Virginia City, Montana

V.C.P.A. - Virginia City Preservation Alliance

The Mission of the VCPA continues to be to preserve, restore and display structures and artifacts related to the history of Virginia City, to tell the story of the western mining frontier, and to protect the integrity of the local community. We are a registered 501.c3, non-profit, organization.

Among the recent activities of the VCPA have been: the restoration of the "Hangman's Building" (including an interior exhibit as it appeared when it was the office of the Virginia City Water Company and an historic timeline display), extensive maintenance to the historic "Robber's Roost" stagecoach station near Laurin; and reconstruction of the original Ruby Valley cabin of Frank Bird Linderman.

Other activities include sponsoring annual educational programs, providing scholarships to the Montana History Camp, and hosting the very popular re-enactment Victorian-era balls. The VCPA also annually recognizes businesses and individuals for outstanding work in historic preservation efforts.

Since 1995, the VCPA has published the Virginia City Nugget. This quarterly journal is provided to all members to share current association news and historical stories. In 2013, the 150th anniversary of the founding of Virginia City, we published an anthology of articles. This book preserves stories of some of the memorable events, the famous and infamous characters, and the historic buildings which have played a role in the wonderfully colorful history of this special place.

Please consider joining us in our efforts to preserve and foster the history of Virginia City and the Alder Gulch. Membership in the VCPA is through an annual contribution at any one of several gift levels. Please visit the "Membership" page of this website for more information.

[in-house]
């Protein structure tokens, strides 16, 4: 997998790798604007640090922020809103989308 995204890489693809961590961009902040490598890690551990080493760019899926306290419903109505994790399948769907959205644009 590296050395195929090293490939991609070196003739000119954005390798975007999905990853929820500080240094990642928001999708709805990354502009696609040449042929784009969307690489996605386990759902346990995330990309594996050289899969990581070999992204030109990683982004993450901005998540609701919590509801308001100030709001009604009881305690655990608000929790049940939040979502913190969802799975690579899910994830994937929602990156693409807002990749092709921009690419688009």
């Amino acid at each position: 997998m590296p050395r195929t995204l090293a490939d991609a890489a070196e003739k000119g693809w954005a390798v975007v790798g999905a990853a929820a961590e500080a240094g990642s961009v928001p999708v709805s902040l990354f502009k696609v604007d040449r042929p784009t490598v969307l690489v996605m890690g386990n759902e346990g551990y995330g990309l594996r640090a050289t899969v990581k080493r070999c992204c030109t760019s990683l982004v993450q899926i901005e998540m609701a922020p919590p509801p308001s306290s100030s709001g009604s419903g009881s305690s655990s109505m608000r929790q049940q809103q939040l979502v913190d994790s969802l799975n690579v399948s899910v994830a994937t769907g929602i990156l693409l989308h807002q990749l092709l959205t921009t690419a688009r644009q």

"Virginia! How great was Virginia!

She sat like a queen beside a golden stream..."

A.Noyes, A Short History of Southern Montana.

From the time the six original discovery men returned to the site they had christened Alder Creek-with a few hundred new friends-the quiet fourteen mile gulch would awaken to a 24/7 cacophony that would last through the remainder of the 1860's, when Virginia City was the epicenter of the Montana Territory. Thousands of hopeful new immigrants from virtually every state and dozens of countries swarmed to this new metropolis which became the first territorial capital, founding site of many social and cultural organizations, and was home to virtually all of the famous (and some of the most infamous) personalities in the history of early Montana.

As the "easy" recovery of gold played out, however, most of the population moved on and-when the capital was removed to Helena in 1875 -many of the vacant homes and businesses of Virginia City began a steady decline. By the time Charlie Bovey first visited in the autumn of 1947, many of the original buildings had been destroyed or had badly deteriorated. Thankfully, Charlie and his wife, Sue, had the vision to realize the importance of saving this treasure of Montana's history and the resources and determination to do so. Over the next 32 years, the Boveys would acquire approximately 200 Virginia City properties and thousands of artifacts which they protected and stabilized.

Following the death of Charlie Bovey (in 1978) and Sue (in 1988), the continued private management of the Virginia City and Nevada City properties became an overwhelming task. Rather than have the properties and artifacts sold off piecemeal or removed from Montana, a determined group of area residents came together in 1994 to form the Virginia City Preservation Alliance (VCPA). Through their tireless efforts,

the Montana State Legislature voted in 1997 to purchase the Bovey properties and established the Montana Heritage Commission to manage

this incredible historical resource.

Today, the VCPA continues as a membership-based, non-profit organization dedicated to protecting the historic properties of Virginia City and fostering an appreciation for its wonderful history. Please join us!